Grubhub followed its new competitors into delivery, but that move and the market share war that's ensued have proven costly. Shares of the food delivery specialist peaked at $149.35 in September 2018 before crashing all the way to $32.11 last October following a dismal earnings report. The plunge in the stock reflected a dramatic change in its fortunes as it had lost significant market share, revenue growth had slowed and profits had evaporated.

Last year, Grubhub reported a net loss on a generally accepted accounting principles (GAAP) basis of $18.6 million compared to a profit of $78.5 million in 2018, and revenue growth slowed substantially in the second half of 2019. In the first quarter of 2020, Grubhub's revenue rose just 12%.

While the pandemic has caused top-line growth to accelerate in the second quarter, that's come at the expense of restaurants themselves, which are facing a mortal threat unlike anything before it. According to some estimates, as many as one quarter of restaurants could close for good because of the COVID-19 pandemic , and restaurants' sudden reliance on delivery apps like Grubhub has led to a brewing backlash and even lawsuits from restaurants that claim that these apps charge exorbitant fees, sometimes for services they didn't ask for. Grubhub sees itself as a lifeline during the crisis, but to independent restaurants it appears to be more of a noose.

A number of U.S. cities have also imposed limits on delivery fees from third-party providers like Grubhub after complaints from restaurants.

The party's over

Just Eat may see an opportunity during the pandemic to accelerate the consolidation in the industry as well as its global expansion, but Grubhub itself seemed to understand the severity of the crisis, as it said it would spend the profits it would have generated on marketing to bring more sales to independent restaurants, as well as on safety measures and other steps to support the takeout ecosystem. As a result, the company guided to just $5 million in adjusted EBITDA in the second quarter.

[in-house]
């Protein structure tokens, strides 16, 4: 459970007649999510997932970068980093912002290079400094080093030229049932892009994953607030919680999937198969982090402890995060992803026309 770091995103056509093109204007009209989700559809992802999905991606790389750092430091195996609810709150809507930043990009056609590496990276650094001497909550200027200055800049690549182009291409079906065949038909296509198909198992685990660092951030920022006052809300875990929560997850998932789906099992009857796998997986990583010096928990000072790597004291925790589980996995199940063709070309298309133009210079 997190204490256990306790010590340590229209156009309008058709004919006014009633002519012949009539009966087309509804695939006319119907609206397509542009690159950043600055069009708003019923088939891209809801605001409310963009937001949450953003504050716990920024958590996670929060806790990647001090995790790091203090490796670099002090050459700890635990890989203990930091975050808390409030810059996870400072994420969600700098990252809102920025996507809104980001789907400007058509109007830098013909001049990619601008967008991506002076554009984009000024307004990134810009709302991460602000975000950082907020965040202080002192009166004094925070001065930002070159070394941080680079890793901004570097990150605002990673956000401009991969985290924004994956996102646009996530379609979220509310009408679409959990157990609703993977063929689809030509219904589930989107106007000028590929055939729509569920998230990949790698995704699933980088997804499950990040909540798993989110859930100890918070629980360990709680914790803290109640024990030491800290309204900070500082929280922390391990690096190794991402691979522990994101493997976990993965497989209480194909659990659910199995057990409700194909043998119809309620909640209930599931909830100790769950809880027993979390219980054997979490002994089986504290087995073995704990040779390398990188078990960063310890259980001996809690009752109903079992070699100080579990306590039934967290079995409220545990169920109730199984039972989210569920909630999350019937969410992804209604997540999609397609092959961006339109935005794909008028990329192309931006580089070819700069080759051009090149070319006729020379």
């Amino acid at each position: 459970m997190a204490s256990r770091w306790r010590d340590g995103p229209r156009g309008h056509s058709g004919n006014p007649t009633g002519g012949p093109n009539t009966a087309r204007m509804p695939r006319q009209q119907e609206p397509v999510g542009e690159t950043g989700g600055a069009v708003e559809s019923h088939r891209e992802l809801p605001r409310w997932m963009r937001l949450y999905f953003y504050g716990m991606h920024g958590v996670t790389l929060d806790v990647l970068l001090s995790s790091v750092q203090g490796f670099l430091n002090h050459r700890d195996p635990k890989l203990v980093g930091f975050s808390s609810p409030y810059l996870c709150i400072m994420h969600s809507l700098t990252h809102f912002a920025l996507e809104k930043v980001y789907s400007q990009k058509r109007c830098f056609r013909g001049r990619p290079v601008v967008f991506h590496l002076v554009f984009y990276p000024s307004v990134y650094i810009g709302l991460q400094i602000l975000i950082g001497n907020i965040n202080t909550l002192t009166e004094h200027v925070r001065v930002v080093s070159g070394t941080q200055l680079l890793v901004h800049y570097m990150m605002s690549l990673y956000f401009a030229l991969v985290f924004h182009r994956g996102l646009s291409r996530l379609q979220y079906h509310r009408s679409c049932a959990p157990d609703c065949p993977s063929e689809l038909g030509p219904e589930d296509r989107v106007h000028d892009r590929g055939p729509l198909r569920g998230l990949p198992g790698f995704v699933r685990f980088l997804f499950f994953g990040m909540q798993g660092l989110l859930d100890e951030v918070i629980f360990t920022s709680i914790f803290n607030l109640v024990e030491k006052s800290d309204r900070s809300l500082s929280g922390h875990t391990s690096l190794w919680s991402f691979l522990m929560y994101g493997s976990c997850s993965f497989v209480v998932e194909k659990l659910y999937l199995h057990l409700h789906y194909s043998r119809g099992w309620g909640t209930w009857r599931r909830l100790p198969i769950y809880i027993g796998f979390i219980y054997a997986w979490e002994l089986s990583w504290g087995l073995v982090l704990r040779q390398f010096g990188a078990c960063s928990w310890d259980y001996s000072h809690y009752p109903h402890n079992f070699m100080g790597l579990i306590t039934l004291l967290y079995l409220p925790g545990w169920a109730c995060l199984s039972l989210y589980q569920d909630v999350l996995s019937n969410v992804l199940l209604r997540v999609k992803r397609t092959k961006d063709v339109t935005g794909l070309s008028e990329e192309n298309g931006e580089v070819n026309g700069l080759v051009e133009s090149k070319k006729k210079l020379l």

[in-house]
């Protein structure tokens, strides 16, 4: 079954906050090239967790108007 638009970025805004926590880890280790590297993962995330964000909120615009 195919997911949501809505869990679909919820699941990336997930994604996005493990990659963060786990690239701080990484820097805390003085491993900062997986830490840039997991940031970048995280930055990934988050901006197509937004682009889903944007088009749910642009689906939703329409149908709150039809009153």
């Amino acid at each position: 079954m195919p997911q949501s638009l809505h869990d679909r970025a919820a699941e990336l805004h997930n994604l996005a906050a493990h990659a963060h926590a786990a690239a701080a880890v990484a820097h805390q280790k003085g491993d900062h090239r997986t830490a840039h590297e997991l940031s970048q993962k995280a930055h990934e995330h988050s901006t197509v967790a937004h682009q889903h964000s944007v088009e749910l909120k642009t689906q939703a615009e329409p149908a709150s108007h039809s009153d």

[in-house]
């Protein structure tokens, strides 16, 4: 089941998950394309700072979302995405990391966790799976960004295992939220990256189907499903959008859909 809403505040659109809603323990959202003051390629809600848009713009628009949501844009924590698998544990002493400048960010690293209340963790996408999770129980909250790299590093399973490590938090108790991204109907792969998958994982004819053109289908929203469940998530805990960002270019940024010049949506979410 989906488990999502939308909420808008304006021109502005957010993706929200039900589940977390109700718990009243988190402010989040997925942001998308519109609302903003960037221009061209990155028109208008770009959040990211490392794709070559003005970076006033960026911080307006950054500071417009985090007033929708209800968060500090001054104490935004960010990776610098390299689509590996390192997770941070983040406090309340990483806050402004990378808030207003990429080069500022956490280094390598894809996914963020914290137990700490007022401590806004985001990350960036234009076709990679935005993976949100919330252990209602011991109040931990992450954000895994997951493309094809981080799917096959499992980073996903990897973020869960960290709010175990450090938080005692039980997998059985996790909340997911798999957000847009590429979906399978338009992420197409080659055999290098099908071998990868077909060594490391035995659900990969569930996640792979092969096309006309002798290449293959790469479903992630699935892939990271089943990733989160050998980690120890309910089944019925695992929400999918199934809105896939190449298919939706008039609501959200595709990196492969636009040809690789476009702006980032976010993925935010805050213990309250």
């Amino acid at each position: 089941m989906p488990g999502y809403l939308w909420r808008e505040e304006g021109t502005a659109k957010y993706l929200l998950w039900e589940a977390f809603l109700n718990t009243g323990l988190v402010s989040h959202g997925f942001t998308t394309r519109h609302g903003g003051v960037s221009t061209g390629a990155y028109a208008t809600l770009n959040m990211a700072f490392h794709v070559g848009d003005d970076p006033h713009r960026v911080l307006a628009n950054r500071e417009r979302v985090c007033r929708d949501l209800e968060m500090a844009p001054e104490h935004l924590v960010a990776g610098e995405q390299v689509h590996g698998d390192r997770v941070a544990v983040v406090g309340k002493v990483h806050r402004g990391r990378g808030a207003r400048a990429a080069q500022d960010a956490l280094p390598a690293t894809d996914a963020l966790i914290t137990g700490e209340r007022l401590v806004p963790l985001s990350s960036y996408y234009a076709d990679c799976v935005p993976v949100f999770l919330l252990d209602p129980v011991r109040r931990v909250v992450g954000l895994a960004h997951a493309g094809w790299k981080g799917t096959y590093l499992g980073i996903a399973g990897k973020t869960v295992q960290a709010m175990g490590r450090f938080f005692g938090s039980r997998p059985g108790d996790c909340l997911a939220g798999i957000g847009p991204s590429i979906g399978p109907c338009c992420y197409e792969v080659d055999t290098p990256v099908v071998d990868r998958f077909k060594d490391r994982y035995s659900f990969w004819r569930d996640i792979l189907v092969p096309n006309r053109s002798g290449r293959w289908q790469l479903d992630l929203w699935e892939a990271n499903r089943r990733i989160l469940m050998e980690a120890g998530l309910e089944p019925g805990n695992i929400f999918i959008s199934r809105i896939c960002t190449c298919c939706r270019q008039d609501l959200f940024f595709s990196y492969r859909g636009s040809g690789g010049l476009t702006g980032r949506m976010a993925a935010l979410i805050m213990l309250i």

At this point in its history, Grubhub is badly wounded. It's lost its status as the industry leader, and profits and revenue growth have slipped away. That shift has forced Grubhub to make awkward moves like adding "non-partnered" restaurants, which don't necessarily want Grubhub delivering their food, and that looks like a sign of desperation. Meanwhile, the restaurant industry is in crisis mode, and resistance against the third-party delivery model is rapidly building. If restaurants can provide delivery themselves, services like Grubhub don't really add much value.

The restaurant delivery industry needs to consolidate, as most of the major players are still unprofitable. There's no reason Grubhub has to be the last app standing. Investors should be happy to bow out of a race that increasingly looks unwinnable.

This article represents the opinion of the writer, who may disagree with the “official” recommendation position of a Motley Fool premium advisory service. We’re motley! Questioning an investing thesis -- even one of our own -- helps us all think critically about investing and make decisions that help us become smarter, happier, and richer.